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White House offers $1.8 trillion plan

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Senate Majority Leader Mitch McConnell said Thursday he hasn’t been to the White House since August 6.

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WASHINGTON – The White House offered Democrats a $1.8 trillion COVID-19 stimulus package as President Donald Trump reverses course on stimulus negotiations, saying he wants to “Go Big.”

The proposal is a $1.8 trillion offer, according to an administration official speaking on the condition of anonymity to discuss details of a negotiation still underway. It is about $200 billion more than the White House’s $1.6 trillion proposal last week.

The White House’s latest offer is still smaller than the $2.2 trillion Democrats most recently offered and which Trump rejected on Tuesday. Trump seemed to undercut his administration’s negotiation Friday afternoon, telling Rush Limbaugh in an interview, “I would like to see a bigger stimulus package frankly than either the Democrats or the Republicans are offering.”

White House spokesperson Alyssa Farah told reporters later Friday the administration wants to “stay below 2 trillion.”

House Speaker Nancy Pelosi talked on the phone Friday with Treasury Secretary Steven Mnuchin for just over a half hour, Pelosi spokesperson Drew Hammill said.

According to Hammill, Mnuchin “attempted” to return with a new proposal, but Hammill noted the “absence of an agreement on a strategic plan to crush the virus,” echoing a letter Pelosi sent to House Democrats earlier in the day outlining Democrats’ demands for relief provisions to include a plan for testing, contact-tracing, and vaccines. Democrats were still waiting on the text of a proposal and negotiations on the overall funding amount would continue, he said.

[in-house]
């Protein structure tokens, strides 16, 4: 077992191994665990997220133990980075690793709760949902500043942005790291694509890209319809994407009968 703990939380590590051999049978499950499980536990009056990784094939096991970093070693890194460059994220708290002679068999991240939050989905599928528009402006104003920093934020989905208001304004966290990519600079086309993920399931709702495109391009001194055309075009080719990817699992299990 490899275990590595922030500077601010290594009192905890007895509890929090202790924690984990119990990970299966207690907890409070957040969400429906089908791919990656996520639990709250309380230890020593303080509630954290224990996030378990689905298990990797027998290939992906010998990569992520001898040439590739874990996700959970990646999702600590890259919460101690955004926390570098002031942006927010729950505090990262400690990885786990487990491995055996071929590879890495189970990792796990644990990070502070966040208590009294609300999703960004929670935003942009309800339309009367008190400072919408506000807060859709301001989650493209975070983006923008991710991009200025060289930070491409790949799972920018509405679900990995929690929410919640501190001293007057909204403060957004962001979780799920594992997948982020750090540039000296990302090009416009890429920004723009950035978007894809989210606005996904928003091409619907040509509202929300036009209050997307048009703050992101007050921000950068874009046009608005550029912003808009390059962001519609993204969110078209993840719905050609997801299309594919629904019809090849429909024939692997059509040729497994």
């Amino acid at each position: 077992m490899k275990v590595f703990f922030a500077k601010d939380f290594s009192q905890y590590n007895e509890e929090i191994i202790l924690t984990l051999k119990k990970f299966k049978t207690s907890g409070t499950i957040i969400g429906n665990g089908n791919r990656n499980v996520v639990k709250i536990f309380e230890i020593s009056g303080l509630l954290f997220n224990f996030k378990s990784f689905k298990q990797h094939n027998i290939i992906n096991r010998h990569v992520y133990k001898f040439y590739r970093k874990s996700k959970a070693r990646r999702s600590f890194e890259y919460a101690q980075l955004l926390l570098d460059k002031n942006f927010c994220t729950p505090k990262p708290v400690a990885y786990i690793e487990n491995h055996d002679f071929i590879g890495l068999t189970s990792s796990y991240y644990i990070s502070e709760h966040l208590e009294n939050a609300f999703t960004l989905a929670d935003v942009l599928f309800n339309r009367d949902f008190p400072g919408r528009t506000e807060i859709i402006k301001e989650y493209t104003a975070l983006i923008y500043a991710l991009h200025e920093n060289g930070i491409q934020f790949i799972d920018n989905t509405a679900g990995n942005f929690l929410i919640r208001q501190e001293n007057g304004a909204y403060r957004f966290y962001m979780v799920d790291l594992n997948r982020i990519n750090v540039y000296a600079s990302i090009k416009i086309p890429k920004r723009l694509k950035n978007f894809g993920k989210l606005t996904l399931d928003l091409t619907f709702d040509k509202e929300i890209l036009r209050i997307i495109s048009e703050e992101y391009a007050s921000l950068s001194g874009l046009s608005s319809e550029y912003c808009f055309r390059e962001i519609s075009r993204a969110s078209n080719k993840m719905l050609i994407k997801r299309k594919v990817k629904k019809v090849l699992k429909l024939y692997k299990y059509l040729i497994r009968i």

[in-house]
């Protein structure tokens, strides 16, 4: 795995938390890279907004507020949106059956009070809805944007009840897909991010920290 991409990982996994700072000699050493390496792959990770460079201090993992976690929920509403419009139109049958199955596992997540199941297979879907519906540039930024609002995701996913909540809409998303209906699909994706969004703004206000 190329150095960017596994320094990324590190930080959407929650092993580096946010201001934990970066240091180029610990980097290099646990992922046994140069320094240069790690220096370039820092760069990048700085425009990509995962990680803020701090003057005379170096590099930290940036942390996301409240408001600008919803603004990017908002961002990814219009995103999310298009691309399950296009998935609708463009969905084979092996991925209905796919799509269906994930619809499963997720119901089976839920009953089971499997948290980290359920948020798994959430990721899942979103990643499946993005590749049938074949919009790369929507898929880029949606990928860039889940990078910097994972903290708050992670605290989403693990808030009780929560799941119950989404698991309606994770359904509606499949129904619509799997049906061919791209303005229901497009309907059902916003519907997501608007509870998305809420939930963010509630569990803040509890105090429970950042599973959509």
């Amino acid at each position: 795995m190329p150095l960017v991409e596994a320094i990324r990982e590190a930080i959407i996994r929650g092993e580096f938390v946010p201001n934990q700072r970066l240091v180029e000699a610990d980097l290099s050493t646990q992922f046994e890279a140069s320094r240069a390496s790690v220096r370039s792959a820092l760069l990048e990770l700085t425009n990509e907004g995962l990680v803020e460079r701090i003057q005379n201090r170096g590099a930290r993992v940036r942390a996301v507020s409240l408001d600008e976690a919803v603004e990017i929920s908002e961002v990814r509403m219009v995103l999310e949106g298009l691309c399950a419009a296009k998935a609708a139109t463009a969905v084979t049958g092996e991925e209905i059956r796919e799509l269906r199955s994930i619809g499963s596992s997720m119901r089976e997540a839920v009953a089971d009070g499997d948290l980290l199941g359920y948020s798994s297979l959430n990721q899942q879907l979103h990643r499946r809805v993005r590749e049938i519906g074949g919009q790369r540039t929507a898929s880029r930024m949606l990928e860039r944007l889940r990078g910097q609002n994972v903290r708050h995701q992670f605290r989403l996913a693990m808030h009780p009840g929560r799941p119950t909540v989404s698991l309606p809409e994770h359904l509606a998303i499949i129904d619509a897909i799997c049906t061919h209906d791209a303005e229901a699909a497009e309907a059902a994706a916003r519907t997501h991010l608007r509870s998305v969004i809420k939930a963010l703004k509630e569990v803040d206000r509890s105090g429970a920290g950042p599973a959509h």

Director of the National Economic Council Larry Kudlow told reporters Friday that Trump had approved a “revised” stimulus package, though he declined to provide details. Kudlow has not been part of negotiations so far, which have largely involved Pelosi, Senate Minority Leader Chuck Schumer, White House Chief of Staff Mark Meadows, and Mnuchin.

More: House passes COVID-19 stimulus bill opposed by Senate as negotiations stall out

Shortly after, Trump tweeted, “Covid Relief Negotiations are moving along. Go Big!”

Pelosi said on MSNBC Friday she would talk more with Mnuchin as they worked through differences on funding amounts and on policy in the bill. Negotiations have deadlocked over provisions like funding for state and local governments and the dollar amount for a federal unemployment benefit boost. “I do hope we will have an agreement soon,” she said.

The optimism comes three days after Trump abruptly rejected the recent Democratic proposal and said he wanted to postpone any negotiations until after the November election. Since then, Trump has reversed course, saying he wanted standalone bills to send out stimulus checks and provide relief to airlines.